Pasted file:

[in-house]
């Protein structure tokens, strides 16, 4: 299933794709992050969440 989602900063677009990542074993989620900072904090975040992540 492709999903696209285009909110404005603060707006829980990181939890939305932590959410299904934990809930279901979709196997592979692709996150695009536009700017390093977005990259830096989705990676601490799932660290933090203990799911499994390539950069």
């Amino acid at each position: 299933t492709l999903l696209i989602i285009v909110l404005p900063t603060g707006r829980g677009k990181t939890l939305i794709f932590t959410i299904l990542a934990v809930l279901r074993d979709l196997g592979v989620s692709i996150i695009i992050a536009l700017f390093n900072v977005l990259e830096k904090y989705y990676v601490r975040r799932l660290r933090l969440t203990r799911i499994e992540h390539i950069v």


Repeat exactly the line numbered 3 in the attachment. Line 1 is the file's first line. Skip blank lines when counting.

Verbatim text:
């Amino acid at each position: 299933t492709l999903l696209i989602i285009v909110l404005p900063t603060g707006r829980g677009k990181t939890l939305i794709f932590t959410i299904l990542a934990v809930l279901r074993d979709l196997g592979v989620s692709i996150i695009i992050a536009l700017f390093n900072v977005l990259e830096k904090y989705y990676v601490r975040r799932l660290r933090l969440t203990r799911i499994e992540h390539i950069v």